New research shows that dragonflies – even dead ones – perform a somersault maneuver if they are upside down in the air. And that could have implications for the design of some drones.
You know how cats always land on their feet? No matter what the distance, a quick contortion and it has positioned itself in the air for a positive outcome. Now, researchers at Imperial College London have been examining the behavior of dragonflies. Specifically, what dragonflies do when they are dropped in an inverted position.
But, uh, how do you get a dragonfly upside-down?
Researchers attached tiny magnets to the bodies of 20 dragonflies. They also affixed motion tracking dots – like the ones put on actors to track their movements in space for CGI imagery.
And then they’d affix the dragonflies either upside-down or right-side up to an electromagnetic plate. When the magnetism was deactivated, the dragonflies would drop. Videocameras, presumably at a high frame rate, then captured the dragonflies as they did their thing.
The result was that their entire body would pitch until they were right side up. It’s kinda like what you see in this gif:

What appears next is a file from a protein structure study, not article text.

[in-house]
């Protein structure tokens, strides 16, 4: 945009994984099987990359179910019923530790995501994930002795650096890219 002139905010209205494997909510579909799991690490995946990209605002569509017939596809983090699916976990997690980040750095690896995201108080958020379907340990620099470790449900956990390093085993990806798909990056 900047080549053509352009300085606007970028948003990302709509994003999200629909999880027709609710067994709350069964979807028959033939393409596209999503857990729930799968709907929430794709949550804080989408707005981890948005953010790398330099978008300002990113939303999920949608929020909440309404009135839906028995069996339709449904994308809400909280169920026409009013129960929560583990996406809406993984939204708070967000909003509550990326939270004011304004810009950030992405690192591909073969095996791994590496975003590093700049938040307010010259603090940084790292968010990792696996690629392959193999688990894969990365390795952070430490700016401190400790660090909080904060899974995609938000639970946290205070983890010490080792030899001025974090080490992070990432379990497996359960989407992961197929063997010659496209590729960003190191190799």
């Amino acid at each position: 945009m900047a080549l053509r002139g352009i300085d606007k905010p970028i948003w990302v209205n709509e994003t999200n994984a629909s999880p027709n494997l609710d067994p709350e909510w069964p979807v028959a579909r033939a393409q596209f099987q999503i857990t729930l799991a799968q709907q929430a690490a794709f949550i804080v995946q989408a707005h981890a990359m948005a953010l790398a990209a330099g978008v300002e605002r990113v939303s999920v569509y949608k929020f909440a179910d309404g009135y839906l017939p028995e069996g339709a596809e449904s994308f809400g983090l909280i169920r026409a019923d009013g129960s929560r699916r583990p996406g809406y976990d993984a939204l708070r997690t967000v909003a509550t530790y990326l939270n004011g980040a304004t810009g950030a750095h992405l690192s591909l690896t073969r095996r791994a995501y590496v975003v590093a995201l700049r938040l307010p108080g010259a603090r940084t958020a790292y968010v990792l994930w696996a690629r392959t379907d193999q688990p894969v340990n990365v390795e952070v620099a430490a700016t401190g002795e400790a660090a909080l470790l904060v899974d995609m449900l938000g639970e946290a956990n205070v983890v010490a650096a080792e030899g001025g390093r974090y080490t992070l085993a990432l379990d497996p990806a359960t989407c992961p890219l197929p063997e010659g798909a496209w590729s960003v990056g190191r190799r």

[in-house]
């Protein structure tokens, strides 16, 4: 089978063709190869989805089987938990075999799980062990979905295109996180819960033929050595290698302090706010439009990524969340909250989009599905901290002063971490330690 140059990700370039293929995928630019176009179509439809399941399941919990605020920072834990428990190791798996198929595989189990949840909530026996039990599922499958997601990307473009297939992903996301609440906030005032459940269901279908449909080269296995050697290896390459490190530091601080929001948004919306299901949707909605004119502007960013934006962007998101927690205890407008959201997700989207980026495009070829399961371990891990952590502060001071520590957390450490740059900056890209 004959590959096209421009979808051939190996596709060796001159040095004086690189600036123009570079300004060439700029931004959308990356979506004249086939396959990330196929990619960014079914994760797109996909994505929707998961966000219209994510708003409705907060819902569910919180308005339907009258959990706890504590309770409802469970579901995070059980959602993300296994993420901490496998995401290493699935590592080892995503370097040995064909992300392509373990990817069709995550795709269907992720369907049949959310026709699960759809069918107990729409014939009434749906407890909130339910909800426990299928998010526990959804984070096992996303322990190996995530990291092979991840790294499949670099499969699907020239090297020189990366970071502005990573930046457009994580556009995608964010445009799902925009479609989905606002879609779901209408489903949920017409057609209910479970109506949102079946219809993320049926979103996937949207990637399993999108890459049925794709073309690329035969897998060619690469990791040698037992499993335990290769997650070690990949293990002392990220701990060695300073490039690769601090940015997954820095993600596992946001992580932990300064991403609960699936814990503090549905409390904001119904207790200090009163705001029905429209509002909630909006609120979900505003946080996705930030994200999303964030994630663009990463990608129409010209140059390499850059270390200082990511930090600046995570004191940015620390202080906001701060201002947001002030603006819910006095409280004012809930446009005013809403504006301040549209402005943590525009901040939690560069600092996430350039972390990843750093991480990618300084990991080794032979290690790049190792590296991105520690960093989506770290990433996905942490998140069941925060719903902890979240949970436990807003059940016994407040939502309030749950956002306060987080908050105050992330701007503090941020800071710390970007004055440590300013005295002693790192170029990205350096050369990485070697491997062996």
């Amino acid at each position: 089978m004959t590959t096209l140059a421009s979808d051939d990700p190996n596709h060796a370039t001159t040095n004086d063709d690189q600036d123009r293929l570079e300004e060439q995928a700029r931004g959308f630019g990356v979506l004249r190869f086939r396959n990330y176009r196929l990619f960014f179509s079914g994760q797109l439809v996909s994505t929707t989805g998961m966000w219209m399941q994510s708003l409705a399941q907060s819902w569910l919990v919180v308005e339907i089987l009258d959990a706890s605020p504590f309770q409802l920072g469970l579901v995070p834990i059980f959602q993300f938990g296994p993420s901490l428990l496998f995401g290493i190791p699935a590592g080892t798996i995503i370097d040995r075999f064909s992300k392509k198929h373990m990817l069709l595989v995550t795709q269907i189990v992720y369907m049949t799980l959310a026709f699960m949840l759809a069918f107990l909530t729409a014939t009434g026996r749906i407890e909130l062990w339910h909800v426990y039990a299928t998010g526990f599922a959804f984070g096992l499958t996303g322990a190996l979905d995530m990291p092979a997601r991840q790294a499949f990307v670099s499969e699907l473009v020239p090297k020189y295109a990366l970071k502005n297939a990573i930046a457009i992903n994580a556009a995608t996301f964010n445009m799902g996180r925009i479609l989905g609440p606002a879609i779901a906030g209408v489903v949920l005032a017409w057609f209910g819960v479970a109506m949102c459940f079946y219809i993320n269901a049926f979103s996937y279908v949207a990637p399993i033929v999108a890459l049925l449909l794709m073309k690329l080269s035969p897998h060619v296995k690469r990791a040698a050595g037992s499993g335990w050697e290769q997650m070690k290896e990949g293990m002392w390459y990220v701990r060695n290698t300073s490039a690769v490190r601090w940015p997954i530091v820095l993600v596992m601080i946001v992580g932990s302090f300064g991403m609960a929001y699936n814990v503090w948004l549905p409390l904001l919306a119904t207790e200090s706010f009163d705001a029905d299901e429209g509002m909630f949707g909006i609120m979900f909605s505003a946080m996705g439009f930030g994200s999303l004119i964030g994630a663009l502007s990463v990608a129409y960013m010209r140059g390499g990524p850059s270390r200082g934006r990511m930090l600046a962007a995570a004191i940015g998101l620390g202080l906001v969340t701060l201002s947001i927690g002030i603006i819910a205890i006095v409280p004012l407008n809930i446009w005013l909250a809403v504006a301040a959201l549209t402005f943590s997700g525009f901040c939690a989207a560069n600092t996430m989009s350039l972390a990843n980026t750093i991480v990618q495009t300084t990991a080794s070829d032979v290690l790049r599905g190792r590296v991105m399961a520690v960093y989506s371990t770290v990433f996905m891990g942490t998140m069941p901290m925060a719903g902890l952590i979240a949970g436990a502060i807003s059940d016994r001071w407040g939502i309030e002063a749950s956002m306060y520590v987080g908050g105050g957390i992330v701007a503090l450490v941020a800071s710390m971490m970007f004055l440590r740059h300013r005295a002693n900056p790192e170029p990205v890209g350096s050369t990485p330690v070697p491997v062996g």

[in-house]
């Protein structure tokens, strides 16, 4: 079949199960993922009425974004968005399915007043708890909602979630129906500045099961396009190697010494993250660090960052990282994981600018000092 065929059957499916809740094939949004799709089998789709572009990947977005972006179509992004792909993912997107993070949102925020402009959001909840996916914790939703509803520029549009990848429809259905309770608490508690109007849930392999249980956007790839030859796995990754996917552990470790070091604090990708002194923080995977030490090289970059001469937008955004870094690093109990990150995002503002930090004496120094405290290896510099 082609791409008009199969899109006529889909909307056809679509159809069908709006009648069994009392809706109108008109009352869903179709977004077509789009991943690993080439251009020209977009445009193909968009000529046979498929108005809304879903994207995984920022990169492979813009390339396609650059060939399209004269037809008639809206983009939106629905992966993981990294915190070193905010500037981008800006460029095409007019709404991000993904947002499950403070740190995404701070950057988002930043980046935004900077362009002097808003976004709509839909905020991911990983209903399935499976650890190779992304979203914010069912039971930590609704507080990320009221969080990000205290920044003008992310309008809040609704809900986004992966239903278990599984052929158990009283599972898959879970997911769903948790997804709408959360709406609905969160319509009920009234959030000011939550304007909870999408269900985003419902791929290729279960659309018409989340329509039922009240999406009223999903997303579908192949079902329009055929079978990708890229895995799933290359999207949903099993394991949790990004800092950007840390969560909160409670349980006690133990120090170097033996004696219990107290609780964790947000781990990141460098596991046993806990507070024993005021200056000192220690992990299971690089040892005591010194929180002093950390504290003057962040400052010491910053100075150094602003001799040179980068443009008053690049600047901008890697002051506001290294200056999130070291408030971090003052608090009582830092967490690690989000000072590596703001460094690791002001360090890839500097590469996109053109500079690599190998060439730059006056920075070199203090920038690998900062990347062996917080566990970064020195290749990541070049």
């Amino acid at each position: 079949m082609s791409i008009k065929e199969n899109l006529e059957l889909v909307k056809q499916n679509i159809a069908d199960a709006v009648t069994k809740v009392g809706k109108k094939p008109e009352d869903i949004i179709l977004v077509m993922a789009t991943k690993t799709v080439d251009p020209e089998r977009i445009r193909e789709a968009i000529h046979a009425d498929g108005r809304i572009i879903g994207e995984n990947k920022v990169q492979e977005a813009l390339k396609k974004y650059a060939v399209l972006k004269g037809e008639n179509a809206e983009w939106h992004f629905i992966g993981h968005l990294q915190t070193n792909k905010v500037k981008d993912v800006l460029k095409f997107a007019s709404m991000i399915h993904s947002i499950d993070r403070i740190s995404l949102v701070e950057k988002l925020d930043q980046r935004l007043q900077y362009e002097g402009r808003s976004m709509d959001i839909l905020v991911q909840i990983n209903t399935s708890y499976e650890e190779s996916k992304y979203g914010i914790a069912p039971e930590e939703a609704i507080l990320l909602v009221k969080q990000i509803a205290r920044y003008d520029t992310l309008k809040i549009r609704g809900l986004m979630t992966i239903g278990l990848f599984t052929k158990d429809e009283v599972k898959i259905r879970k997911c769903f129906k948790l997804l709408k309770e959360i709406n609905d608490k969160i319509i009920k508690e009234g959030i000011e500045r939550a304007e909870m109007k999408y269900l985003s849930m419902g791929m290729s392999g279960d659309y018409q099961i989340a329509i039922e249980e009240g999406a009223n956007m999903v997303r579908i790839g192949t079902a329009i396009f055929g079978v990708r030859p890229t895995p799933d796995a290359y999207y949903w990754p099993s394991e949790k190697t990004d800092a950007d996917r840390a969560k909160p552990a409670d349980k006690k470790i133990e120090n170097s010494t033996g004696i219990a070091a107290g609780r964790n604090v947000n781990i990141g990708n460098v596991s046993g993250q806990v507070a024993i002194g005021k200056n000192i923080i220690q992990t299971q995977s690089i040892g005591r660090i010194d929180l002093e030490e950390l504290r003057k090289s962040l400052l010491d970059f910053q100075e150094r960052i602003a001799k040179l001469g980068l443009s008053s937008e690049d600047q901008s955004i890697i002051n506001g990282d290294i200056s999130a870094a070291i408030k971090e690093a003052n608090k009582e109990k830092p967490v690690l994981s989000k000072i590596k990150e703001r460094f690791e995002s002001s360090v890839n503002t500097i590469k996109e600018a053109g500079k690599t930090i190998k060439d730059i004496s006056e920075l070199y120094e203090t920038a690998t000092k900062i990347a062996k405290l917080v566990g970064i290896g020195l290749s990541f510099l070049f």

Unconscious? No probem
Surprisingly, researchers found a similar movement occurred when dragonflies were unconscious – or even dead. Not surprisingly, that led the researchers to theorize this movement might be a passive aerodynamic response.
They extrapolated this design feature might be applicable to drones. Now, we don’t really see how this might work with a quad, but certainly designers of fixed-wing UAVs might imagine a design where an inverted aircraft would quickly right itself and then glide to earth:
Engineers could take inspiration from flying animals to improve aerial systems. Drones tend to rely heavily on fast feedback to keep them upright and on course, but our findings could help engineers incorporate passive stability mechanisms into their wing structure.Dr Huai-Ti Lin, Imperial’s Department of Bioengineering
Now if only someone can design a drone that’s as efficient at consuming mosquitos.
You can find Imperial College’s summary of the study here.